Let’s not throw the baby out with the bathwater, says Michelle Baker. Virtual meetings have allowed me to participate as an Eastlight resident in a way that was difficult and sometimes impossible when they were carried out in person
I have a request to make: when we eventually reach the other side of the COVID-19 pandemic, can we please keep virtual meetings?
As a heavily involved resident of a new, customer-led housing association, I want to contribute as much as I possibly can, and I am able to be so much more effective when I can communicate via Zoom or Teams.
It’s fair to say that prior to the coronavirus crisis, I already had a lot on my plate. I run my own accountancy business and I have two children with a genetic condition, which means they have additional needs.
Nevertheless, I really value my community, and wanted to commit to helping Eastlight Community Homes to make a difference. As it is a community gateway, resident shareholders play an important role in Eastlight’s decision-making, so there was a real opportunity for me to make an impact.
The first national lockdown was announced four months before the launch of Eastlight, which took place in July last year, and it made a huge difference in terms of the amount of time I was able to spend focusing on representing residents.
Before the lockdown, I was finding it difficult to get to every face-to-face meeting – my eldest child spends a lot of time having hospital treatment in London, and this meant I sometimes had to miss out on important conversations happening in a meeting room back home in Essex. Now, I can take my laptop with me and drop into meetings from wherever I am.
Of course, lockdown and the closure of schools has brought its own difficulties – I’m now balancing work, volunteering and homeschooling, which is particularly challenging for my husband and I, as one of our kids is registered blind and the other is partially deaf. Our teaching resources need to be sensory and it’s not possible for us to leave our children to get on with their work for a few minutes, while we do other things.
One of the best things to emerge throughout this time, is me feeling a lot more comfortable about being open about my home life, especially with the team at Eastlight. I’ve also started seeing others in a new light, too. Virtual meetings have led to me getting to know other involved residents and Eastlight team members so much better.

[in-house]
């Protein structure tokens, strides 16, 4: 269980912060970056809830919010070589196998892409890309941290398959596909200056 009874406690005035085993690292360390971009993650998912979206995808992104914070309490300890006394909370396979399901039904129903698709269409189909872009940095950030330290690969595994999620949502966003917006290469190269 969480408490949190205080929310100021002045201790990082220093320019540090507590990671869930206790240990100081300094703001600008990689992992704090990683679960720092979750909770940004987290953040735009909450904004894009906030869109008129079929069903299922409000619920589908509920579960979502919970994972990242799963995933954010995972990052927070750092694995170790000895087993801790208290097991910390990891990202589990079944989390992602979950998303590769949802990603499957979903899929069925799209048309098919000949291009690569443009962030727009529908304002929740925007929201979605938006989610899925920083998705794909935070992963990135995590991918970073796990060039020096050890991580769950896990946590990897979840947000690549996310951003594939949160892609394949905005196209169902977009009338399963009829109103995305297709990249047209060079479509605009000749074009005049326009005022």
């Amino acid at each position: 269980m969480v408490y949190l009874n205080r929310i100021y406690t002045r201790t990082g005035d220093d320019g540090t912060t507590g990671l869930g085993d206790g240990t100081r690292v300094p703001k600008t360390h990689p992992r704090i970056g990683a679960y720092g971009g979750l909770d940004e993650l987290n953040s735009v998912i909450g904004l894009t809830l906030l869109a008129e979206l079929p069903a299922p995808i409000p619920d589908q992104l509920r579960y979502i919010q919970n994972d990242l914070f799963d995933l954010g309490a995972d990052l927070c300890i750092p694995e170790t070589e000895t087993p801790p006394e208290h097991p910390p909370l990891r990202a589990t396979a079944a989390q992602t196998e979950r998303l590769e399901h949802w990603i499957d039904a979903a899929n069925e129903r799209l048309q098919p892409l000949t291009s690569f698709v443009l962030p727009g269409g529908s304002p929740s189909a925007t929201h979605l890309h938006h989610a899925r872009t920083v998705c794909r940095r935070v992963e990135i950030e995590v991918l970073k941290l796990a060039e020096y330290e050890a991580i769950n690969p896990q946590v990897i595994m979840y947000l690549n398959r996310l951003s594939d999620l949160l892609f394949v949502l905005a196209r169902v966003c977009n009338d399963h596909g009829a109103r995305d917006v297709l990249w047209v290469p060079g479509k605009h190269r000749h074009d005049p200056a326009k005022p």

I hadn’t actually met everyone ahead of the first lockdown, but I feel like I’ve got to know them all so much more quickly. It’s often said that face-to-face meetings help you build relationships, trust and mutual understanding. But there is something about talking to people in their own homes — and being able to see and hear them with their children and pets — that makes them seem more real, more human.
I hope that post-pandemic, Eastlight will continue holding virtual meetings. It will really help me out, especially when my children return to school, and I have more time to enjoy my role as an involved resident without needing to travel to face-to-face meetings and rush away afterwards.
This month, Eastlight launched a new recruitment campaign to attract members of our new customer influence committee. I’m confident we’ll hear from a range of great people with different views, backgrounds and needs, who will want to help make sure Eastlight is the trailblazing organisation it has set out be.
I believe that being able to contribute virtually will encourage residents who perhaps would have been put off by the thought of the time commitment of face-to-face meetings to now get involved. Before, it was asking a lot for people to travel to and from meetings, often taking several hours out of their days – now, they only need to log on in order to meaningfully contribute.
Personally, I’ve learned so much through being part of the creation of Eastlight, and from my ongoing involvement. I want others to benefit in the same way.
I’m hoping that our collective experiences during the past 10 months have helped people to realise that everybody out there has their own issues and struggles, and that theirs shouldn’t stop them from being active in their communities.
Keeping the majority of meetings virtual, even when it isn’t absolutely necessary to do so, will lead to more people feeling comfortable about joining discussions. They will be able to contribute on their own terms, in a way that fits around their lives – and this will lead to a wider range of voices being heard.
Michelle Baker, resident committee member, Eastlight Community Homes
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